Summa canister), questions remain about how to report the results. Results reported as toluene equivalent are different from
those reported as hexane equivalent. How the results are reported can affect whether the building passes or fails.
Industrial hygiene expertise can also be applied to the issue
of low-emitting materials. The “ 4” series of LEED credits addresses VOC content of building materials such as adhesives,
paints, flooring, and composite wood products.
To help educate the green building industry about the potential
role of industrial hygienists, the Occupant Air Quality Project
Team of the AIHA Green Building Working Group is preparing
a white paper titled “Indoor Air Quality in Green Buildings: An
Industrial Hygienist’s Perspective.” Our involvement can help
the designers and builders of green buildings avoid repeating
the IAQ mistakes of the past.
within the AIHA® Green Building Working Group and a member of the AIHA
at (702) 468-4782 or email@example.com.
A White Paper for Green Building
A forthcoming white paper by the Occupant Air Quality Project
Team of the AIHA Green Building Working Group will help
those in the green building industry better understand IAQ.
“Indoor Air Quality in Green Buildings: An Industrial Hygienist’s
Perspective” will focus on LEED, particularly the inadequacies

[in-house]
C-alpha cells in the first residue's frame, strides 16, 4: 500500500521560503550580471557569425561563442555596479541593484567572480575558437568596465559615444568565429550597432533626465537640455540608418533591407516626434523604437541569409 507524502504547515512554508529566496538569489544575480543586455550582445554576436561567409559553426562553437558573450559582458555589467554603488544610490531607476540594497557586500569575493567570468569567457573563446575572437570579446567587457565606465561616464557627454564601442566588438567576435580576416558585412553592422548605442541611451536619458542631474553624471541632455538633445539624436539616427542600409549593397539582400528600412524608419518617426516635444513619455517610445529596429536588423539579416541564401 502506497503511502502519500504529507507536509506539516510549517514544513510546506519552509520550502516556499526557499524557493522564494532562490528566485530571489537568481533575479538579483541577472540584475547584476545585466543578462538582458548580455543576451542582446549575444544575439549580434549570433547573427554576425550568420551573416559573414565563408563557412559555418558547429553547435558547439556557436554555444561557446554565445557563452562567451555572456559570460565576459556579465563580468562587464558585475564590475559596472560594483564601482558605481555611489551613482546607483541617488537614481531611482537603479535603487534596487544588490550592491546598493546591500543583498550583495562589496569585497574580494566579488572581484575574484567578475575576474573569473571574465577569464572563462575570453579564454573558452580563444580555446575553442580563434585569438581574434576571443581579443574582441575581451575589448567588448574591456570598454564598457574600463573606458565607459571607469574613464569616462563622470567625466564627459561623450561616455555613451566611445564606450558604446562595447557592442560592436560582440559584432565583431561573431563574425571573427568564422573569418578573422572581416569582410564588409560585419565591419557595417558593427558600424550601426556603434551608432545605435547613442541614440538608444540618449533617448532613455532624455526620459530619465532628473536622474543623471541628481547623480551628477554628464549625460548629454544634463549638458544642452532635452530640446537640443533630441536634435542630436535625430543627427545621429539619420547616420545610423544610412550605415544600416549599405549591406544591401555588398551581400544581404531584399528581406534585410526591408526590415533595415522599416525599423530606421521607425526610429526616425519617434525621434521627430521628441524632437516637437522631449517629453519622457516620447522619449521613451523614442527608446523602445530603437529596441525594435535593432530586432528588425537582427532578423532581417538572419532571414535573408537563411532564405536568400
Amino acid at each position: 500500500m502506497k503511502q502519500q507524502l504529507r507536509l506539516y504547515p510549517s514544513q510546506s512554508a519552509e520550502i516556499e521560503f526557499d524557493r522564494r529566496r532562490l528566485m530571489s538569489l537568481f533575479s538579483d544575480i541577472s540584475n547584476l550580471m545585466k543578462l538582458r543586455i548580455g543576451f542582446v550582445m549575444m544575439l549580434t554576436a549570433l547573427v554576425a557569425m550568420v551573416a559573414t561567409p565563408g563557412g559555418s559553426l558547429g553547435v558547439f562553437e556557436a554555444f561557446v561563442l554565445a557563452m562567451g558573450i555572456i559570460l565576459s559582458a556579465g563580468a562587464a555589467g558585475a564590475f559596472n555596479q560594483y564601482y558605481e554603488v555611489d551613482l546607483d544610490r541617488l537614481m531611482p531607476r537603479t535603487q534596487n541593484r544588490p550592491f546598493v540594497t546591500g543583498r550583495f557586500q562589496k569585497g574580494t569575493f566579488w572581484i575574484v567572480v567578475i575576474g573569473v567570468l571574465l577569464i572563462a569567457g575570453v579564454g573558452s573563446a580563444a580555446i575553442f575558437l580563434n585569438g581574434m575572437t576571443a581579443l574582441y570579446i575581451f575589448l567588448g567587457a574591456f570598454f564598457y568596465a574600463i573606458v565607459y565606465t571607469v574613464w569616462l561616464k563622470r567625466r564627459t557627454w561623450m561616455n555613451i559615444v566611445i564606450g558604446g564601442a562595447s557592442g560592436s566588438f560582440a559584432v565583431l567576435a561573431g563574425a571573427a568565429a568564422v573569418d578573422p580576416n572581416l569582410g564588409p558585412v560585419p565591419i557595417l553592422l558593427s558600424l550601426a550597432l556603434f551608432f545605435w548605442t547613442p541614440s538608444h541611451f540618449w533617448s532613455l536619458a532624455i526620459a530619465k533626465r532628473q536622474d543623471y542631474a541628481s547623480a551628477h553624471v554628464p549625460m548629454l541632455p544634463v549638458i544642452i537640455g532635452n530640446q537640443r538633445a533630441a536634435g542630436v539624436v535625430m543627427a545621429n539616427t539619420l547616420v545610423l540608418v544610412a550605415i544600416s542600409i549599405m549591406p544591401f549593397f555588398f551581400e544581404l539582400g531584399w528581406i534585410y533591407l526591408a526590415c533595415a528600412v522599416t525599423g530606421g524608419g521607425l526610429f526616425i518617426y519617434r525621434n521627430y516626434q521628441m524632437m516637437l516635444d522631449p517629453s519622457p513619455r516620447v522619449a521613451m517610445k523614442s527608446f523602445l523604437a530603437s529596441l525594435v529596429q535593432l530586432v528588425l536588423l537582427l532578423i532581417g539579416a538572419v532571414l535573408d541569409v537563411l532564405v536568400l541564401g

of the two optional credit categories: the construction IAQ
management plan credits (the “ 3” series) and the low-emitting
materials credits (the “ 4” series). The goals of the white paper
include the following:
• Clarify the value of building flush-out and describe the conditions under which it might be appropriate.
• Discuss the history of Credit 3.2 Option B.
• Show that the current LEED requirements for air testing are
poorly defined regarding sampling methods and timing of
sampling, and that the specified pollutants and their allowable levels are often inappropriate.
• Discuss the appropriateness of using outdoor air-related
total VOC content limits for controlling indoor air quality,
along with alternative approaches.
The white paper will also discuss other issues that negatively
affect IAQ, including the shedding of fibrous duct lining, poor
access to ventilation systems for maintenance, and the location of sewer vents and other outdoor pollutant sources near
outdoor air intakes.
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